Posts Tagged 'delicious'

Beskuit – South African rusks…

Frank loves South African food, a trait for which I am very grateful. Or shall I say: for which he is very grateful. I’m not sure what I would do if he didn’t like it! When we first started dating I bought him some biltong, which is similar to jerky, and he loved it. (I also gave some to a British colleague who said “what is this disgusting stuff?” to which I replied “if any other South Africans see you pulling that face or hear what you just said you’ll be getting a beating. Just so you know.”)

One of the most traditional South African foods is the humble rusk. Historically, rusks evolved, along with biltong, during the latter country’s early pioneering days as a way to preserve bread in the dry climate. It was also extensively used during times of war or when travelling long distances.

In the UK and Australia they are fed to babies, but our rusks are crunchy and delicious and designed to be dunked into a piping-hot cup of tea or coffee. (But not for too long, you don’t want mush on the bottom of your mug) They aren’t too sweet, and everyone who tried them loves them. Especially Frank! When I made the first batch of these babies Frank was sneaking them out the oven and munching them before they were dried.

I’m lucky enough to work with a South African guy whose mother has passed down the family rusk recipe to his beautiful wife. She, in turn, passed it to me as my family doesn’t have a rusk recipe that I know of. And now I pass it on to you! If you have any South African friends, making these will bring back their memories of home. And if you are South African, these are much better than Ouma rusks!

Beskuit – recipe from Estelle Meyer

1 kg self raising flour
4 tsp baking powder
1 tsp salt
4 cups of bran
1/2 cup coconut
1 cup sunflower seeds
1/2 cup sultanas
500gms butter, cut into cubes
500ml cultured buttermilk
3 eggs
2 cups sugar

Pre-heat the oven to 180C/160C fan-forced.
Combine all the dry ingredients in a large bowl and rub in the butter. (If you’re in a hurry, you can melt it first).

Mix together the eggs and the buttermilk and add to the dry mixture, mixing thoroughly with your hands.

Put mixture into a bread/loaf pan, and bake for an hour, until golden.

Cool in pan and reduce oven temperature to 100C, then cut mix in slices like bread. Cut those slices into thin strips and place on baking paper directly on the oven racks and leave to dry for 3 hours.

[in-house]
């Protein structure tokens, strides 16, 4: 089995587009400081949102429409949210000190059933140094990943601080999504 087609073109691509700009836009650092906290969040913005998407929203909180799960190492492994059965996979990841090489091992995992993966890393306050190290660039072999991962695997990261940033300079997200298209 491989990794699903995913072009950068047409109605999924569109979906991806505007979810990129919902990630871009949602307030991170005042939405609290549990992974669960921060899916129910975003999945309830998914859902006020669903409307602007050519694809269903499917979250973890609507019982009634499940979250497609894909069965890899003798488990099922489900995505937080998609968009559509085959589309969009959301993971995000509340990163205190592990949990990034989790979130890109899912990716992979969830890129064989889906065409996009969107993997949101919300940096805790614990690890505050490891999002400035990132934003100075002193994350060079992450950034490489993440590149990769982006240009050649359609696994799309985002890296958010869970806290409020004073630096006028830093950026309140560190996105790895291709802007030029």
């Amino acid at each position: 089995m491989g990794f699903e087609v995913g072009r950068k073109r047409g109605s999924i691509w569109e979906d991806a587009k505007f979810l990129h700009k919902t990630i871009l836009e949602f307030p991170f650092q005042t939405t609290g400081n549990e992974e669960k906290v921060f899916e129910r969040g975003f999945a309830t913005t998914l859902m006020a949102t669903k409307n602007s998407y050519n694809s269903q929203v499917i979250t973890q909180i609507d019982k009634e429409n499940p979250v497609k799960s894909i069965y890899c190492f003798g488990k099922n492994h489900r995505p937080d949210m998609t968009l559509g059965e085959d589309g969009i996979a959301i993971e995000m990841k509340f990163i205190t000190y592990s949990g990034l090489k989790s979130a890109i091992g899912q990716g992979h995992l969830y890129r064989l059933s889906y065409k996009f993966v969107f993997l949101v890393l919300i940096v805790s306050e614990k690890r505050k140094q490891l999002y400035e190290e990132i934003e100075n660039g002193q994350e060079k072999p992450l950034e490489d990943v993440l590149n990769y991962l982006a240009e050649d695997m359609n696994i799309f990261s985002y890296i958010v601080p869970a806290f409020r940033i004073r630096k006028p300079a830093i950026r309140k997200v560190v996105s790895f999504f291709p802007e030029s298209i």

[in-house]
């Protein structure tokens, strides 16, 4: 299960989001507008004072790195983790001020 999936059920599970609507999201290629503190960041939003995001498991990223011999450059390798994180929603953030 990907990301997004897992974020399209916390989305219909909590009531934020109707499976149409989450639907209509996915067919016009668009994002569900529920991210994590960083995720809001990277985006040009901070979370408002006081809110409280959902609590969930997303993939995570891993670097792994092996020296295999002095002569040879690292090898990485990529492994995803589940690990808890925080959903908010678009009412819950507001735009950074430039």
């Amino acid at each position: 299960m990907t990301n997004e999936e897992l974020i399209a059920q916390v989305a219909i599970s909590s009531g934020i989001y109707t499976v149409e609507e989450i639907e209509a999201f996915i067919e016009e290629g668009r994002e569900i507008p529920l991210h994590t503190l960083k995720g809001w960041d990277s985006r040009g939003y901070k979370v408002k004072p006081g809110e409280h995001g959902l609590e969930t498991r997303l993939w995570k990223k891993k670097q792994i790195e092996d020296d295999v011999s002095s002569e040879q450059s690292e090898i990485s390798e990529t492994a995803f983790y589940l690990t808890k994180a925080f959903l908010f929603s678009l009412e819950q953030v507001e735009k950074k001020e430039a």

Can be stored for up to two weeks in an airtight container, but I doubt they’ll last that long…


“Fettucine bolognaise – ta dah!”

It was my birthday two months ago, and, at the request of Frank, I made a list of what I wanted. (A verbal list of course, wouldn’t want to make it too easy!) Most of the items on the list related to cooking, which made me incredibly excited for the actual day. One of the fantastic presents I got was a pasta maker from Popsie & Parksie, which I wanted for ages and was forbidden to buy. And it isn’t just any pasta maker, it is a beautiful pasta maker.

As I am on a mission to make food from scratch, I tried to make fresh tortellini a couple of months ago. At that stage I didn’t have a pasta maker, or even a rolling pin, so I used an empty wine bottle dusted in flour. It felt like I was running backwards on a treadmill, every time I rolled the darned dough out it shrank back to its original size within seconds! I persevered until I got the dough slightly bigger, and then continued to make the tortellini with 5mm thick pasta dough. Needless to say, Frank had a massive sigh of relief when he saw my new pasta maker, as he had to chew though all the tortellini I put on his plate!

I’ve had some issues with my stomach lately, and I’ve been put on a gluten-free diet. Unfortunately this happened right after my birthday, so I haven’t been able to make any pasta. After Popsie asked me for the third time if I’ve used my shiny new gadget, I decided to cheat on my diet for one night (or perhaps once every night as it seems lately…) and crack out my new baby! Following the recipe provided in the manual, I managed to make the thinnest, most wonderful fettucine ever to grace the Pig Palace kitchen – if I don’t mind saying so myself! Not only was the pasta easy to make (so no cursing coming from the kitchen, Frank was even worried at how quiet it was), it was really fun. I made fettucine to go with bolognaise, but next time I’ll be giving the tortellini another go!
Fresh pasta – from my Pasta Roller manual

2 eggs
2 cups ’00’ flour

Put the flour directly on a workbench.

Make a well in the middle and add the eggs. Beat the eggs with a fork, while slowly incorporating flour from the sides of the well. Once you can no longer beat with a fork, start kneading the dough until smooth. Form into a ball, cover with cling wrap and leave on the bench for 30 minutes. Cut dough into 6 pieces and run them all through a pasta roller – 6 to 8 times on the widest setting, and once on every setting after that getting progressively smaller.